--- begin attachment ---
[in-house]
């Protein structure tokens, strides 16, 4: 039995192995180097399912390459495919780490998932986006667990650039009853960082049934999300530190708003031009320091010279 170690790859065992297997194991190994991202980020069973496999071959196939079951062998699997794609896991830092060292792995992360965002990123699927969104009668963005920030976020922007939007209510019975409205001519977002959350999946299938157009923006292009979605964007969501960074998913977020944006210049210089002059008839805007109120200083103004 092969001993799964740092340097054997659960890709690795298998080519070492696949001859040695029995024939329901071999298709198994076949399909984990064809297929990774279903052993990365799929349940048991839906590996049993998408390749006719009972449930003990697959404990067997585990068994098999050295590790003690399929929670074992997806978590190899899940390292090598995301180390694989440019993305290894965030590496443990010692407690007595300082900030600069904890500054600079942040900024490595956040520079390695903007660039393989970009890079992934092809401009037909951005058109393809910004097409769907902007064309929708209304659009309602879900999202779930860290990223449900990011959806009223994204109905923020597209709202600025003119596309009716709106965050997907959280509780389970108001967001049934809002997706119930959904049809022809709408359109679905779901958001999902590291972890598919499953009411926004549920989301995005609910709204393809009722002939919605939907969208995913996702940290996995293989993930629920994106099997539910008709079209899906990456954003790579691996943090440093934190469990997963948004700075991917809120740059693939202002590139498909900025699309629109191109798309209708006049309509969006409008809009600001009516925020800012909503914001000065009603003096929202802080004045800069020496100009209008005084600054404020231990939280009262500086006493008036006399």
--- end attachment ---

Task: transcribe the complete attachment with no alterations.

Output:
[in-house]
């Protein structure tokens, strides 16, 4: 039995192995180097399912390459495919780490998932986006667990650039009853960082049934999300530190708003031009320091010279 170690790859065992297997194991190994991202980020069973496999071959196939079951062998699997794609896991830092060292792995992360965002990123699927969104009668963005920030976020922007939007209510019975409205001519977002959350999946299938157009923006292009979605964007969501960074998913977020944006210049210089002059008839805007109120200083103004 092969001993799964740092340097054997659960890709690795298998080519070492696949001859040695029995024939329901071999298709198994076949399909984990064809297929990774279903052993990365799929349940048991839906590996049993998408390749006719009972449930003990697959404990067997585990068994098999050295590790003690399929929670074992997806978590190899899940390292090598995301180390694989440019993305290894965030590496443990010692407690007595300082900030600069904890500054600079942040900024490595956040520079390695903007660039393989970009890079992934092809401009037909951005058109393809910004097409769907902007064309929708209304659009309602879900999202779930860290990223449900990011959806009223994204109905923020597209709202600025003119596309009716709106965050997907959280509780389970108001967001049934809002997706119930959904049809022809709408359109679905779901958001999902590291972890598919499953009411926004549920989301995005609910709204393809009722002939919605939907969208995913996702940290996995293989993930629920994106099997539910008709079209899906990456954003790579691996943090440093934190469990997963948004700075991917809120740059693939202002590139498909900025699309629109191109798309209708006049309509969006409008809009600001009516925020800012909503914001000065009603003096929202802080004045800069020496100009209008005084600054404020231990939280009262500086006493008036006399």